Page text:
She has a history of hypertension. Mrs. Jones appears to have a good understanding of her condition. This has been well controlled on bendrofluumethiazide (bendrofuazide) 5mg in the morning. She is normatensive on admission and her blood pressure appears to have been stable over a long period of time. Since her daughter and son-in-law are employed, therefore, she has to use frozen meals for lunch which she cooks in a microwave oven. There is no carer to help her. These frozen meals are her choice of food at lunchtime and a dietician was involved in selecting the correct range of meals. However, her family faces difficulty in arranging meals of her choice due to their busy schedule.

She suffers from osteoarthritis in her hips and takes paracetemol 1g four times a day. She mobilizes without any assistance which has been diagnosed as a cause of her problems. She has a wound on her shin where she fell which became infected and is slow to heal. She has a history of urinary stress incontinence which was fully assessed a couple of months before. She follows a routine to minimize incontinence but does wear pads. She is running low of these. Mrs. Jones takes alendronate 10mg daily to prevent fractures, she has mild osteoporosis. This is proving effective and no change is planned for this. She takes these 30 minutes before food in the mornings while sitting up.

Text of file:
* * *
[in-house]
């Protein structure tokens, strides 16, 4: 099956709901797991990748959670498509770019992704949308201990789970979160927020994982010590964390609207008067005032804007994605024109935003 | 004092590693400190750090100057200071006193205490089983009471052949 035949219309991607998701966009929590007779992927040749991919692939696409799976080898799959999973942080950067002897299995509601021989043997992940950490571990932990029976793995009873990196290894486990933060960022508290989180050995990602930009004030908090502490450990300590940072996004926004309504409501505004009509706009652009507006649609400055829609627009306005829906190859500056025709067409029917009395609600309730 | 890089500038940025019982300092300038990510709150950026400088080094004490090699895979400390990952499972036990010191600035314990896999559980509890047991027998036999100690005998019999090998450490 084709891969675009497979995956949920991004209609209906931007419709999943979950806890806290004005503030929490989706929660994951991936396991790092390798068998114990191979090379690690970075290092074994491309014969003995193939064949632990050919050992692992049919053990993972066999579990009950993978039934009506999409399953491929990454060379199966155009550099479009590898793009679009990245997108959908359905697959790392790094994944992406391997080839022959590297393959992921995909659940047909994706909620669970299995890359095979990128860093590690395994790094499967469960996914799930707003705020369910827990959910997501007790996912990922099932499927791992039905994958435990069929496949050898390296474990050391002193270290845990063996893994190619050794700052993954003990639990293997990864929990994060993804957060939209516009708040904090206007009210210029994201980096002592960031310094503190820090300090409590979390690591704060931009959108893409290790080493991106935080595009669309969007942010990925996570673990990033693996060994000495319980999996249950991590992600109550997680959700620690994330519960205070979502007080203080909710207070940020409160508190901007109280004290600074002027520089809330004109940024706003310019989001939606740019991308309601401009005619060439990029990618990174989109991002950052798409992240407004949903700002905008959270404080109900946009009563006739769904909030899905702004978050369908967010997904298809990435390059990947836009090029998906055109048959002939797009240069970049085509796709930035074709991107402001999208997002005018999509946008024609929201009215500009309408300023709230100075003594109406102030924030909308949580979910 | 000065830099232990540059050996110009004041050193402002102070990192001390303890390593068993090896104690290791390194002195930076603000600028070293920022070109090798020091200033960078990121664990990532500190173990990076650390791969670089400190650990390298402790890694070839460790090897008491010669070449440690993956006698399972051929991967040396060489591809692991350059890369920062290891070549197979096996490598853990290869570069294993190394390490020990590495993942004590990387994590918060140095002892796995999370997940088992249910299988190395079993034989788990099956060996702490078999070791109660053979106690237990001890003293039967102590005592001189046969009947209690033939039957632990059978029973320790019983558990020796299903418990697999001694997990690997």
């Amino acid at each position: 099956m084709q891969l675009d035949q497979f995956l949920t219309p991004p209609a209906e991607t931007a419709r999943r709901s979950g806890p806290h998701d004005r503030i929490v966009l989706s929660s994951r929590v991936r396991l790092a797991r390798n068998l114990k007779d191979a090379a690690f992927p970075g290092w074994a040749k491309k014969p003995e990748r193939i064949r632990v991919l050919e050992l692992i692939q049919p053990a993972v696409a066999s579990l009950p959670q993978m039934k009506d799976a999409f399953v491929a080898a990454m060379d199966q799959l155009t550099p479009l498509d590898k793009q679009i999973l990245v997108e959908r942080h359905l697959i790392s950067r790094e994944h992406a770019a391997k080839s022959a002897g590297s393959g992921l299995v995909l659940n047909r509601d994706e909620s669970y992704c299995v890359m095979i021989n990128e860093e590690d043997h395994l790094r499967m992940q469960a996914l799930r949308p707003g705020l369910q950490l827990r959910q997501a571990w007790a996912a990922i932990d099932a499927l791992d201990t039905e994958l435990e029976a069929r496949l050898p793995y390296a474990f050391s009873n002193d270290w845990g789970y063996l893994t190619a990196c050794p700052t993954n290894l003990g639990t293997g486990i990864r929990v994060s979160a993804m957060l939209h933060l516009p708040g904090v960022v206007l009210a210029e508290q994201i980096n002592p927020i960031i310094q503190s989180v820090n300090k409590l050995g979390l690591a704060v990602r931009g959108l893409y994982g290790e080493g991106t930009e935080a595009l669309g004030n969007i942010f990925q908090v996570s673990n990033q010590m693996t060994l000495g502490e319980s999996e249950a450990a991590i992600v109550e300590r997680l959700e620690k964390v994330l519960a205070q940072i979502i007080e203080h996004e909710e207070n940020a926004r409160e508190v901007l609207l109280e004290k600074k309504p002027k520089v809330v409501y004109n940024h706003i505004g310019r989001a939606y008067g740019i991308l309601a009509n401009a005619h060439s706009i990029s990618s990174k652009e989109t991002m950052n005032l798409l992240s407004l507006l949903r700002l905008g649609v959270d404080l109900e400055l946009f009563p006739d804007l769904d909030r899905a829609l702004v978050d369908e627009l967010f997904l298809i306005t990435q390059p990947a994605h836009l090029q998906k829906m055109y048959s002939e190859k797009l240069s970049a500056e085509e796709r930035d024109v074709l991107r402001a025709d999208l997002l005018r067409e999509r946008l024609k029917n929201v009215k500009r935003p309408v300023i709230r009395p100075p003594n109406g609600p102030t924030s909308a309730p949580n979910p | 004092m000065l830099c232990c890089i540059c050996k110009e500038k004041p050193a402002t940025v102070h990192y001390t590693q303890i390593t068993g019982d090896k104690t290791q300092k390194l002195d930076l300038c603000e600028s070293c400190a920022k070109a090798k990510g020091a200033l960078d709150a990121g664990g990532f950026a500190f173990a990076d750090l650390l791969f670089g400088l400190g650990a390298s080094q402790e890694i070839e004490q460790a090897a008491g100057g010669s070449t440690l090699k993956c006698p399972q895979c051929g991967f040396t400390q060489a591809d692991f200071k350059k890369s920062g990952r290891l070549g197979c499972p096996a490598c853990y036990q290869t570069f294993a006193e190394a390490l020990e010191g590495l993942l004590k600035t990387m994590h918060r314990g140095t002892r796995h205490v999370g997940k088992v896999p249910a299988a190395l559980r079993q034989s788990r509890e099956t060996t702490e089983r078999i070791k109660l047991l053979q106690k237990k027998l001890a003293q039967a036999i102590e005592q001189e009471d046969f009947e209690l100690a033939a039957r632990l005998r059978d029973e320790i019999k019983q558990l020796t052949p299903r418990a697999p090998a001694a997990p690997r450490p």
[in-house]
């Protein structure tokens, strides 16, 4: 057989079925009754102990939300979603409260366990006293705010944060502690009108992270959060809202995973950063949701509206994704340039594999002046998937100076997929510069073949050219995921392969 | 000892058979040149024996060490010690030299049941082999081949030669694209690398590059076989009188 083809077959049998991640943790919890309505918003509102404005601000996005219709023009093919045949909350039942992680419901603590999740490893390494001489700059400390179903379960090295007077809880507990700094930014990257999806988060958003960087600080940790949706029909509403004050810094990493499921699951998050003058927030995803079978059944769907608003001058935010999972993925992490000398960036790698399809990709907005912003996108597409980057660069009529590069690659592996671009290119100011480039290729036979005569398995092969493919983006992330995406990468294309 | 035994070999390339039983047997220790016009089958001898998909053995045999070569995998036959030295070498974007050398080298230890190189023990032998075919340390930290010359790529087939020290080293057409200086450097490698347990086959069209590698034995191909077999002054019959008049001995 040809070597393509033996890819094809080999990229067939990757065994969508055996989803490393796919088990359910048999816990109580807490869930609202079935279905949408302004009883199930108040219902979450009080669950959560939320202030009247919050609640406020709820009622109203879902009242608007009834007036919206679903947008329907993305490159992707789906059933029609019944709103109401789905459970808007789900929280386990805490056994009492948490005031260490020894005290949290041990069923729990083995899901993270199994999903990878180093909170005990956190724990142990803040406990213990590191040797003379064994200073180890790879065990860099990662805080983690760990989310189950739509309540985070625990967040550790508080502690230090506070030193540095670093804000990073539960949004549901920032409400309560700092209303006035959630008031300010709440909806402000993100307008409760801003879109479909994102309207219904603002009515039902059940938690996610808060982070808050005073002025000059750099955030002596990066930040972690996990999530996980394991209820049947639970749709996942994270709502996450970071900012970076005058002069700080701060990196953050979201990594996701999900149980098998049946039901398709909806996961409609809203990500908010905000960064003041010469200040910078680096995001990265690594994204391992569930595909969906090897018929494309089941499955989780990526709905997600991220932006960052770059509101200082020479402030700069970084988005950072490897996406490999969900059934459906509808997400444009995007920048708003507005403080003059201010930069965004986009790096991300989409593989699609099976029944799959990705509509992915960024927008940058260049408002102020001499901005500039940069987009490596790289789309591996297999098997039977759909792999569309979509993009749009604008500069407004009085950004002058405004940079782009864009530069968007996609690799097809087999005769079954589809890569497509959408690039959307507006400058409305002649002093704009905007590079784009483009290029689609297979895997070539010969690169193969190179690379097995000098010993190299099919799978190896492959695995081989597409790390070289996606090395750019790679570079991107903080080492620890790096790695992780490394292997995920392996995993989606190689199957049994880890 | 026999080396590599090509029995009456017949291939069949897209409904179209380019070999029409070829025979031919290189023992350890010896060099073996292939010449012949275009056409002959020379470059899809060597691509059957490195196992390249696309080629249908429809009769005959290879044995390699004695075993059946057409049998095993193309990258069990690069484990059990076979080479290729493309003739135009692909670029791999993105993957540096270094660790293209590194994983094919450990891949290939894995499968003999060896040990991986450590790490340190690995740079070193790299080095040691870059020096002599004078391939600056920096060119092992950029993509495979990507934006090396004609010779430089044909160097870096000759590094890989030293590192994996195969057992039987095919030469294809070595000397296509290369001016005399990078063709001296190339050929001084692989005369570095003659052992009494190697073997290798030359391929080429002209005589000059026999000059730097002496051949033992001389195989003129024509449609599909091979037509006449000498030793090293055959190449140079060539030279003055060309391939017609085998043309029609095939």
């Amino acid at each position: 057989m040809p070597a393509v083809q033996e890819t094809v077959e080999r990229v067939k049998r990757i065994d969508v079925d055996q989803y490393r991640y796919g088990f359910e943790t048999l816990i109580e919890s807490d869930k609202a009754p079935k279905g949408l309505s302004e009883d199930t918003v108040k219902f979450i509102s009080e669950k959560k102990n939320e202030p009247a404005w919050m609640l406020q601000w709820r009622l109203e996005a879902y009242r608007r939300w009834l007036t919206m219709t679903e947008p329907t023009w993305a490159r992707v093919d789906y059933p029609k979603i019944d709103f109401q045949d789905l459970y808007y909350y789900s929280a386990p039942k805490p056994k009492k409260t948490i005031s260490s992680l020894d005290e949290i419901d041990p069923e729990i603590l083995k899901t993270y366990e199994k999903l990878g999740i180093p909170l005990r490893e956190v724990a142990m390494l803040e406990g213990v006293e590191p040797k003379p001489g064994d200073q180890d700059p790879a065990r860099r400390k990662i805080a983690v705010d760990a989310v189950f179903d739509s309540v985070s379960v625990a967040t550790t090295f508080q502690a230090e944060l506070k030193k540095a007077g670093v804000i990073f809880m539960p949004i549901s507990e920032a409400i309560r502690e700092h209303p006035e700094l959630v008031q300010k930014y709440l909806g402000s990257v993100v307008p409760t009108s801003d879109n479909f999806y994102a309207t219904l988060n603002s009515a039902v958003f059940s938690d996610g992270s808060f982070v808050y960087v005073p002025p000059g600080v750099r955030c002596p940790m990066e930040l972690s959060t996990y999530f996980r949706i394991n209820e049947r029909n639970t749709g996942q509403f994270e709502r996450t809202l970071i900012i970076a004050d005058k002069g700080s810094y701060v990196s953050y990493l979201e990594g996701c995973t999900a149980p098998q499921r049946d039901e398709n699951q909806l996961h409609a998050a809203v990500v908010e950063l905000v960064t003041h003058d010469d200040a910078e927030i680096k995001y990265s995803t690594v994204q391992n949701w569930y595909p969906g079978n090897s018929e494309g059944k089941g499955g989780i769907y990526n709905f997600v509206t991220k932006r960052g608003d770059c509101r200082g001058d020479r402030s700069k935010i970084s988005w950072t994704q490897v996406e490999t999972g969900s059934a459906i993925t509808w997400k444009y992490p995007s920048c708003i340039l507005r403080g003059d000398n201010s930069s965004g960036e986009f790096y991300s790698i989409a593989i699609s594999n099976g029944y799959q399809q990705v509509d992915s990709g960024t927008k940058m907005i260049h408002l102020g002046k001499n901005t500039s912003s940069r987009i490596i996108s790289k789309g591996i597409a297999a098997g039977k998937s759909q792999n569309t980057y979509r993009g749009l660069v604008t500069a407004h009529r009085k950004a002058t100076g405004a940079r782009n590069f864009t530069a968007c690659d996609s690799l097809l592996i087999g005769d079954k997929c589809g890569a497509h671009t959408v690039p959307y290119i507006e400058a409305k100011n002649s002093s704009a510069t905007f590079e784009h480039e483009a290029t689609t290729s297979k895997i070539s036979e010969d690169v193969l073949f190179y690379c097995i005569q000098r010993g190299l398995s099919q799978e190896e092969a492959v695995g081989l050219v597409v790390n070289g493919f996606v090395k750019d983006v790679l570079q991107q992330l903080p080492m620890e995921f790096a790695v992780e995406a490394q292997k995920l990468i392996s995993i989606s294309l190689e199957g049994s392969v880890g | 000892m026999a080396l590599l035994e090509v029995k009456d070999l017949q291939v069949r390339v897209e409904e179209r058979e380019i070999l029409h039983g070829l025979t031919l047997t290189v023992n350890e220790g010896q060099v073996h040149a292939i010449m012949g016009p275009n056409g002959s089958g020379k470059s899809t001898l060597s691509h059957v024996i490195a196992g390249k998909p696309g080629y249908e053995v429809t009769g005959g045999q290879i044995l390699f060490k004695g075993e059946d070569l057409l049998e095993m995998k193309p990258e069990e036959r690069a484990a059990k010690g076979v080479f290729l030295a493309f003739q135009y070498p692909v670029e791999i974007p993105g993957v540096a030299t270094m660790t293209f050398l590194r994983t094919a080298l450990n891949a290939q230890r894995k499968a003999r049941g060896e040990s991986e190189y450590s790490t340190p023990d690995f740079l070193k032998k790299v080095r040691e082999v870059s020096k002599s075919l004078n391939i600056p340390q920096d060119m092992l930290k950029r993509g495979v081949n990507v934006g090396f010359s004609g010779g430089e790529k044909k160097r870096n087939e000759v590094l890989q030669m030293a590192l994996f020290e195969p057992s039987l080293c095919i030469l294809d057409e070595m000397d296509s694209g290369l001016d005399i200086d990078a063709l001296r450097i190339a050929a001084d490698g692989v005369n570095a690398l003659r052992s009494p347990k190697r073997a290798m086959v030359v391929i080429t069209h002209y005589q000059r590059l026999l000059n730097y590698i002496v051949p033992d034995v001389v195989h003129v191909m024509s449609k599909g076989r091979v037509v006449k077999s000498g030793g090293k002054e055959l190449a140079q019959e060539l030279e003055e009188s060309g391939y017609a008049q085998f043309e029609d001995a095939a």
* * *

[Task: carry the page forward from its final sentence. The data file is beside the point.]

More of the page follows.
During her 10 day stay in hospital she is found to have postural hypotension as a result of her diuretic. This is believed to be the cause of her fall. The physicians found from her medical history that her blood pressure becomes raised if she stops her diuretic so she will continue on her bendroflumethiazide when she goes home. She has been started on co-codamol 8/500 two tablets every 6 hours to manage her pain better and her paracetemol have been stopped.

Mrs. Jones is keen to go home. The MDT would like to keep her in a little longer but Mrs. Jones thinks she is well enough so the doctors agree to discharge her ten days post-admission. Apart from the wound and the analgesia, there are no planned changes to her care. Mrs. Jones has complained about lack of care from her family. Mrs. Jones does not share a very cordial relationship with her daughter. According to the interviews conducted earlier, it was observed that Mrs. Jones daughter Matilda is married. Matilda and her husband Walden is Mrs. Jones only family. They are both employed. Since Mrs. Jones has multiple health issues, therefore they face a lot of difficulty dealing with her. Due to this, their own relationship is getting strained. Matilda is not willing to transfer her to elderly homes but is worried about her marriage and career.